The podcast and video from this talk will be released soon, and available on Long Now and YouTube.
Join us for an evening with architect & designer Neri Oxman that explores her work in Material Ecology — the fusion of nature and technology in our built environments. The talk will be followed by a conversation with Oxman and Long Now co-founder and 10,000 Year Clock designer Danny Hillis.
This program is presented in conjunction with Neri Oxman's new exhibition at SFMOMA. Encompassing 40 installations and artworks, the exhibition illuminates her design practice, founded to advocate for environmental health and to "resonate with nature, not against it."
Working at the intersection of technology and biology, architect and designer Neri Oxman is calling for a fundamental shift in the way we design and construct the built environment - to one that aligns with principles of ecological sustainability.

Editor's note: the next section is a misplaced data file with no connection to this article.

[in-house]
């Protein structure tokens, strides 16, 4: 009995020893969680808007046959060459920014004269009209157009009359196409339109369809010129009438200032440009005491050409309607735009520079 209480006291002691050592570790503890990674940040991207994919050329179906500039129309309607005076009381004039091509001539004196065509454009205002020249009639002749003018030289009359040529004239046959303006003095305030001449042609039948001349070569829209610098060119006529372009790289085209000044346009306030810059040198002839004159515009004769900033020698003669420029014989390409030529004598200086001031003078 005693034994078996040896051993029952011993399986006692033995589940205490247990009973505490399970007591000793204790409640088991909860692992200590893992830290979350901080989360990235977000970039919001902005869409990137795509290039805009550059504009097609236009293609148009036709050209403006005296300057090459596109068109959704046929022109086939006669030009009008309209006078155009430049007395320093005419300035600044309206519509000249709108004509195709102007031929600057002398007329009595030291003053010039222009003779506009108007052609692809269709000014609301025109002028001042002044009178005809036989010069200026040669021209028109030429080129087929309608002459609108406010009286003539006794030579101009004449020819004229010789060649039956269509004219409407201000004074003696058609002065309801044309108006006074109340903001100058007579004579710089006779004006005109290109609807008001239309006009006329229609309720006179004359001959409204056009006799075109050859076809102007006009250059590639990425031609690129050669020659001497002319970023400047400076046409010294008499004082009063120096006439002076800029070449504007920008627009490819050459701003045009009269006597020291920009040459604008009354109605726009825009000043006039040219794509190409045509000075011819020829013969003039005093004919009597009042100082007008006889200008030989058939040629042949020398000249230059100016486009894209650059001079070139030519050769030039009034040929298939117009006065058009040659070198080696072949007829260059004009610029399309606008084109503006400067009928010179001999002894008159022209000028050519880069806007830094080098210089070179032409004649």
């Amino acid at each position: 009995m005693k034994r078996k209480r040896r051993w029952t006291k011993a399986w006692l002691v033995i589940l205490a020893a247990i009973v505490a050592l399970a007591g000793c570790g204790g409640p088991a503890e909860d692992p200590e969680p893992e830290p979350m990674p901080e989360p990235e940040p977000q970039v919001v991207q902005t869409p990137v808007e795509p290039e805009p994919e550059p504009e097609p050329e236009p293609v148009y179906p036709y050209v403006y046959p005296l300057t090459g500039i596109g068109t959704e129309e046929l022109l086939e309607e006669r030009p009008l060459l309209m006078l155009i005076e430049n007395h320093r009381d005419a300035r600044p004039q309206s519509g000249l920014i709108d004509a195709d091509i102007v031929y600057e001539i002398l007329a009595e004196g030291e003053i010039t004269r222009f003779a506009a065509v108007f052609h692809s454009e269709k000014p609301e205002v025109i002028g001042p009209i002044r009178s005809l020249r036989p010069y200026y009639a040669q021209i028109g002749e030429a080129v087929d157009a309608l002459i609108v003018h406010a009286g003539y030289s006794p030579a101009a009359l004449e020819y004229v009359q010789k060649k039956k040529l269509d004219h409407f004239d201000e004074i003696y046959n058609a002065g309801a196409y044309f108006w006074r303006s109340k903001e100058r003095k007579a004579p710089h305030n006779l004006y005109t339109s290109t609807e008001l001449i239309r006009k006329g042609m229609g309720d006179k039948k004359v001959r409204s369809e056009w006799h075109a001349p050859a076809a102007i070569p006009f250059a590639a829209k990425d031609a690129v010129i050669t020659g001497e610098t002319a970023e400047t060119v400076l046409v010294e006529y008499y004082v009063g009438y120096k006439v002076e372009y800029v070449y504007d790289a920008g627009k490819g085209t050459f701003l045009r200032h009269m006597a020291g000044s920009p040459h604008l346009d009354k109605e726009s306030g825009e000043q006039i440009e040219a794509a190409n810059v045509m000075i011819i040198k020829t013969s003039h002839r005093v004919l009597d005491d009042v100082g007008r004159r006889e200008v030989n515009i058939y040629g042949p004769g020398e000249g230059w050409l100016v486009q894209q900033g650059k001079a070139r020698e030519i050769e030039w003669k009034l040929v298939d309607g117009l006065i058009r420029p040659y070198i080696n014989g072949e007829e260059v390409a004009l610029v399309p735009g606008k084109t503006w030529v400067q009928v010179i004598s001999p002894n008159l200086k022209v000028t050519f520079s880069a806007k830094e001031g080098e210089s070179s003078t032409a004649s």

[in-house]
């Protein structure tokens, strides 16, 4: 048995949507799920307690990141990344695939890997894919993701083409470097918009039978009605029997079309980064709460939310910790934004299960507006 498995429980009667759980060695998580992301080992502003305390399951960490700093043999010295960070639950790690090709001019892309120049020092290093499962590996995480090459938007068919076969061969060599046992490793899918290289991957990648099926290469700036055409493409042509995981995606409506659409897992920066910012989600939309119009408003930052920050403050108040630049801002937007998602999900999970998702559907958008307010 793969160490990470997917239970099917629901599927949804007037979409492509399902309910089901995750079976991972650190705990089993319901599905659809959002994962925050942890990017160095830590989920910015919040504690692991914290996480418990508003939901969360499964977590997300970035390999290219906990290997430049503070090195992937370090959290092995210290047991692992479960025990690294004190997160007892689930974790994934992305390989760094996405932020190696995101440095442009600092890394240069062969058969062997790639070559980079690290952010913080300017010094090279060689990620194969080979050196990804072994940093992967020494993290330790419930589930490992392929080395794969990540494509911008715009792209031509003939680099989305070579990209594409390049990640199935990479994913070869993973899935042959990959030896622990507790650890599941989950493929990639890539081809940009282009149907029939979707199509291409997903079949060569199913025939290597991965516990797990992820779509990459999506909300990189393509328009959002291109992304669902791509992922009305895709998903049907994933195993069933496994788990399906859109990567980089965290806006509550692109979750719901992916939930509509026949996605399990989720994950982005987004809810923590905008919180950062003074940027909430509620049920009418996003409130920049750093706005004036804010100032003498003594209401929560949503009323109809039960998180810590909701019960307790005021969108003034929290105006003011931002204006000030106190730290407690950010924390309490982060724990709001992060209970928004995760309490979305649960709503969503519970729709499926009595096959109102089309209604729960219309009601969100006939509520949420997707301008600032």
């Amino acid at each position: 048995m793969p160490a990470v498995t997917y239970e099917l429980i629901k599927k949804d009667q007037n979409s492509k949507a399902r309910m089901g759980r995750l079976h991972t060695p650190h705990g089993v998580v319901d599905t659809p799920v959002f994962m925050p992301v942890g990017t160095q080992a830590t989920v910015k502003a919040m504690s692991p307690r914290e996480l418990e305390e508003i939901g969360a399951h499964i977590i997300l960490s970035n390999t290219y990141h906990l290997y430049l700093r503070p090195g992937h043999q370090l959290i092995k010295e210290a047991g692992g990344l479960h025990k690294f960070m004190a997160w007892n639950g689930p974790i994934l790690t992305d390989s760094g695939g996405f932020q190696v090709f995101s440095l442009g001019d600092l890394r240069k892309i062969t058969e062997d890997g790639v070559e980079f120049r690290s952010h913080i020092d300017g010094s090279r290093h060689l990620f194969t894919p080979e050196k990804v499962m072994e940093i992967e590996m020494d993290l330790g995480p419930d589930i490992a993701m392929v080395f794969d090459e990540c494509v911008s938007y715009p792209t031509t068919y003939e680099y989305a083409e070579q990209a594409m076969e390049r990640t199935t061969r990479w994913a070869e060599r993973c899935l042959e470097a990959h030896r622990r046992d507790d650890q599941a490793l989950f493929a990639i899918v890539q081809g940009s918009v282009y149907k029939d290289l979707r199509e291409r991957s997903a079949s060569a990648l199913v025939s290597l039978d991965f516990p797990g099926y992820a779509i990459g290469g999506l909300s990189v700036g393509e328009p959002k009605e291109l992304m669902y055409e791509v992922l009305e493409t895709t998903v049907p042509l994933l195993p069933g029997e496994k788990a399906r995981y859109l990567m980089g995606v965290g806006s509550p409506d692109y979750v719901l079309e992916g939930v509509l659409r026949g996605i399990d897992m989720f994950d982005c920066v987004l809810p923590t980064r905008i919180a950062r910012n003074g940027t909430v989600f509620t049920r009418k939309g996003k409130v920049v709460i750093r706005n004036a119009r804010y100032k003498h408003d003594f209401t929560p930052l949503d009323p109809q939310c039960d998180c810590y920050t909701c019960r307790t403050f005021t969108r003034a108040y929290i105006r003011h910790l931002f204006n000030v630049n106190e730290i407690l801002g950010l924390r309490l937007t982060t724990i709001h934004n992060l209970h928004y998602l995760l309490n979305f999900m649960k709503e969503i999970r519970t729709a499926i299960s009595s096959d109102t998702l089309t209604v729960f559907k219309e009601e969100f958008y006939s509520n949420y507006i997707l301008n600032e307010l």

Oxman and her team draw on multiple scientific fields to invent new manufacturing practices that grow rather than assemble. Oxman advocates for advancing a new kind of ecology in which the assembly line is replaced by environmentally informed multi-functional materials, products and buildings: a Material Ecology.
This emergent field of Material Ecology presents new opportunities for design and construction that are inspired, informed, and engineered in collaboration with Nature.
Long Now Talks are made possible by David and Abby Rumsey, Kim Polese, Shel Kaphan, Garrett Gruener, Scorpio Rising Fund, Peter Baumann, Brian Eno, Greg Stikeleather, Cameo Wood, Ping Fu, Peter Schwartz, Lawrence Wilkinson, Stripe, Ken and Maddy Dychtwald, Future Ventures, Ken and Jackie Broad, AtoB, WHH Foundation, Stewart Brand and Ryan Phelan, Jackson Square Partners Foundation, and The Long Now Members. We would also like to recognize George Cowan (01920 - 02012) for being the first to sponsor this series.
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The Long Now Foundation is a nonprofit established in 01996 to foster long-term thinking. Our work encourages imagination at the timescale of civilization — the next and last 10,000 years — a timespan we call the long now.